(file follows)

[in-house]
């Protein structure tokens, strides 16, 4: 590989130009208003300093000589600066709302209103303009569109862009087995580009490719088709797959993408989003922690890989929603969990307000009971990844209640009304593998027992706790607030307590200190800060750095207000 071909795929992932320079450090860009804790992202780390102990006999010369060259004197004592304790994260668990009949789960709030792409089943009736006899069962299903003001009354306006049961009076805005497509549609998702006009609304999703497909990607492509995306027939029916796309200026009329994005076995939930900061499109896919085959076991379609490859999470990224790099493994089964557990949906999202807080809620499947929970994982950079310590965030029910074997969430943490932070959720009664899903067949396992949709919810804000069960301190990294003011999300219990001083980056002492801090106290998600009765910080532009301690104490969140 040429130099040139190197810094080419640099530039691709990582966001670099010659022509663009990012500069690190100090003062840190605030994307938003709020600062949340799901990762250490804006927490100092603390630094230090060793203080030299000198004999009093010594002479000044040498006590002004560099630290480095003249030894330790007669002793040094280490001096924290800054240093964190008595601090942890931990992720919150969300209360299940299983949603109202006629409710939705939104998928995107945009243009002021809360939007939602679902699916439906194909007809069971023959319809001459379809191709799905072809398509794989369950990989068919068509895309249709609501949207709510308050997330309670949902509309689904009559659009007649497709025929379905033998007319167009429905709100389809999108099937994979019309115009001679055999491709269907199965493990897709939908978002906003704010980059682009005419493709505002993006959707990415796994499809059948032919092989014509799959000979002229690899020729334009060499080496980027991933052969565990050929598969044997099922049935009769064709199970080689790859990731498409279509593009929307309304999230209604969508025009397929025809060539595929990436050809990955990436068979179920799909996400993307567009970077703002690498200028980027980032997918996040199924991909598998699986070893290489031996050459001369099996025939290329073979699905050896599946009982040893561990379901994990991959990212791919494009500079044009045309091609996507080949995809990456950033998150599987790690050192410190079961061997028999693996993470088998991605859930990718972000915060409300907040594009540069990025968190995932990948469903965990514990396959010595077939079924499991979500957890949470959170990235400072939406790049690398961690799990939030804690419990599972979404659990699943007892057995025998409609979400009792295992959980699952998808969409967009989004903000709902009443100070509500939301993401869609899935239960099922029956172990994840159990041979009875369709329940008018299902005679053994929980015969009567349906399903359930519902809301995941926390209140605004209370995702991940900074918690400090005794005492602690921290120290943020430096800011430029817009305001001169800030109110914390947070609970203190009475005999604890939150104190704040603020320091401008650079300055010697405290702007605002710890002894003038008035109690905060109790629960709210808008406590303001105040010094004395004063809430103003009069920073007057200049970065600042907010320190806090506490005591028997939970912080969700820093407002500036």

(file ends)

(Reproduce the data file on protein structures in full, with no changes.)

[in-house]
């Protein structure tokens, strides 16, 4: 590989130009208003300093000589600066709302209103303009569109862009087995580009490719088709797959993408989003922690890989929603969990307000009971990844209640009304593998027992706790607030307590200190800060750095207000 071909795929992932320079450090860009804790992202780390102990006999010369060259004197004592304790994260668990009949789960709030792409089943009736006899069962299903003001009354306006049961009076805005497509549609998702006009609304999703497909990607492509995306027939029916796309200026009329994005076995939930900061499109896919085959076991379609490859999470990224790099493994089964557990949906999202807080809620499947929970994982950079310590965030029910074997969430943490932070959720009664899903067949396992949709919810804000069960301190990294003011999300219990001083980056002492801090106290998600009765910080532009301690104490969140 040429130099040139190197810094080419640099530039691709990582966001670099010659022509663009990012500069690190100090003062840190605030994307938003709020600062949340799901990762250490804006927490100092603390630094230090060793203080030299000198004999009093010594002479000044040498006590002004560099630290480095003249030894330790007669002793040094280490001096924290800054240093964190008595601090942890931990992720919150969300209360299940299983949603109202006629409710939705939104998928995107945009243009002021809360939007939602679902699916439906194909007809069971023959319809001459379809191709799905072809398509794989369950990989068919068509895309249709609501949207709510308050997330309670949902509309689904009559659009007649497709025929379905033998007319167009429905709100389809999108099937994979019309115009001679055999491709269907199965493990897709939908978002906003704010980059682009005419493709505002993006959707990415796994499809059948032919092989014509799959000979002229690899020729334009060499080496980027991933052969565990050929598969044997099922049935009769064709199970080689790859990731498409279509593009929307309304999230209604969508025009397929025809060539595929990436050809990955990436068979179920799909996400993307567009970077703002690498200028980027980032997918996040199924991909598998699986070893290489031996050459001369099996025939290329073979699905050896599946009982040893561990379901994990991959990212791919494009500079044009045309091609996507080949995809990456950033998150599987790690050192410190079961061997028999693996993470088998991605859930990718972000915060409300907040594009540069990025968190995932990948469903965990514990396959010595077939079924499991979500957890949470959170990235400072939406790049690398961690799990939030804690419990599972979404659990699943007892057995025998409609979400009792295992959980699952998808969409967009989004903000709902009443100070509500939301993401869609899935239960099922029956172990994840159990041979009875369709329940008018299902005679053994929980015969009567349906399903359930519902809301995941926390209140605004209370995702991940900074918690400090005794005492602690921290120290943020430096800011430029817009305001001169800030109110914390947070609970203190009475005999604890939150104190704040603020320091401008650079300055010697405290702007605002710890002894003038008035109690905060109790629960709210808008406590303001105040010094004395004063809430103003009069920073007057200049970065600042907010320190806090506490005591028997939970912080969700820093407002500036």